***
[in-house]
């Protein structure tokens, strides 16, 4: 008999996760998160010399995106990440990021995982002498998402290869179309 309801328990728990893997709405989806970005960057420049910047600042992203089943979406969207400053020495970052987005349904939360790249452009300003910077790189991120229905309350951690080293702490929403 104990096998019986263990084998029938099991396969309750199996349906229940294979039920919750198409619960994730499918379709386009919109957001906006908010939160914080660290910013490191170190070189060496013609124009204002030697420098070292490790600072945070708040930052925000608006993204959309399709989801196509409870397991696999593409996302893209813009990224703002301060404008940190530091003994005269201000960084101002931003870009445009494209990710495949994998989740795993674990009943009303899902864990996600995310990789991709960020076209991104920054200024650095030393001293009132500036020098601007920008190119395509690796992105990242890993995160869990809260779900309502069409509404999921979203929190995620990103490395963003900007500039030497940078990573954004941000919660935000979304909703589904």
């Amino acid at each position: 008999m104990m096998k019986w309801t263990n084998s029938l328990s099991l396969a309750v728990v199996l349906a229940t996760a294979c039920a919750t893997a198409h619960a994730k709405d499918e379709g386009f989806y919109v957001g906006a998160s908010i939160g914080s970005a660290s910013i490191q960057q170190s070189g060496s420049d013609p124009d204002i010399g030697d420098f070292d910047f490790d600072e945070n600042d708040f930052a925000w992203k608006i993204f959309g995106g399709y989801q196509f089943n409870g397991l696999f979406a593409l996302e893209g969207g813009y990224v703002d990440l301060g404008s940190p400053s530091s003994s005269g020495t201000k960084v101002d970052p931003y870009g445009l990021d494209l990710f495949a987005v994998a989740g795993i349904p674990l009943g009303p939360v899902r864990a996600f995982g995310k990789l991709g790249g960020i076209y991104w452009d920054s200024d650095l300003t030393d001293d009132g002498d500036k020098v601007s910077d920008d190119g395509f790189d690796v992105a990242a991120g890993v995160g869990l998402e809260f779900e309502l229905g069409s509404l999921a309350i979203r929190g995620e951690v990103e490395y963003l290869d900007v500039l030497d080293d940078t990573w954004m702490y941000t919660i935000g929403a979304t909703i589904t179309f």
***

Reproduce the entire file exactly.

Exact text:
[in-house]
């Protein structure tokens, strides 16, 4: 008999996760998160010399995106990440990021995982002498998402290869179309 309801328990728990893997709405989806970005960057420049910047600042992203089943979406969207400053020495970052987005349904939360790249452009300003910077790189991120229905309350951690080293702490929403 104990096998019986263990084998029938099991396969309750199996349906229940294979039920919750198409619960994730499918379709386009919109957001906006908010939160914080660290910013490191170190070189060496013609124009204002030697420098070292490790600072945070708040930052925000608006993204959309399709989801196509409870397991696999593409996302893209813009990224703002301060404008940190530091003994005269201000960084101002931003870009445009494209990710495949994998989740795993674990009943009303899902864990996600995310990789991709960020076209991104920054200024650095030393001293009132500036020098601007920008190119395509690796992105990242890993995160869990809260779900309502069409509404999921979203929190995620990103490395963003900007500039030497940078990573954004941000919660935000979304909703589904």
């Amino acid at each position: 008999m104990m096998k019986w309801t263990n084998s029938l328990s099991l396969a309750v728990v199996l349906a229940t996760a294979c039920a919750t893997a198409h619960a994730k709405d499918e379709g386009f989806y919109v957001g906006a998160s908010i939160g914080s970005a660290s910013i490191q960057q170190s070189g060496s420049d013609p124009d204002i010399g030697d420098f070292d910047f490790d600072e945070n600042d708040f930052a925000w992203k608006i993204f959309g995106g399709y989801q196509f089943n409870g397991l696999f979406a593409l996302e893209g969207g813009y990224v703002d990440l301060g404008s940190p400053s530091s003994s005269g020495t201000k960084v101002d970052p931003y870009g445009l990021d494209l990710f495949a987005v994998a989740g795993i349904p674990l009943g009303p939360v899902r864990a996600f995982g995310k990789l991709g790249g960020i076209y991104w452009d920054s200024d650095l300003t030393d001293d009132g002498d500036k020098v601007s910077d920008d190119g395509f790189d690796v992105a990242a991120g890993v995160g869990l998402e809260f779900e309502l229905g069409s509404l999921a309350i979203r929190g995620e951690v990103e490395y963003l290869d900007v500039l030497d080293d940078t990573w954004m702490y941000t919660i935000g929403a979304t909703i589904t179309f």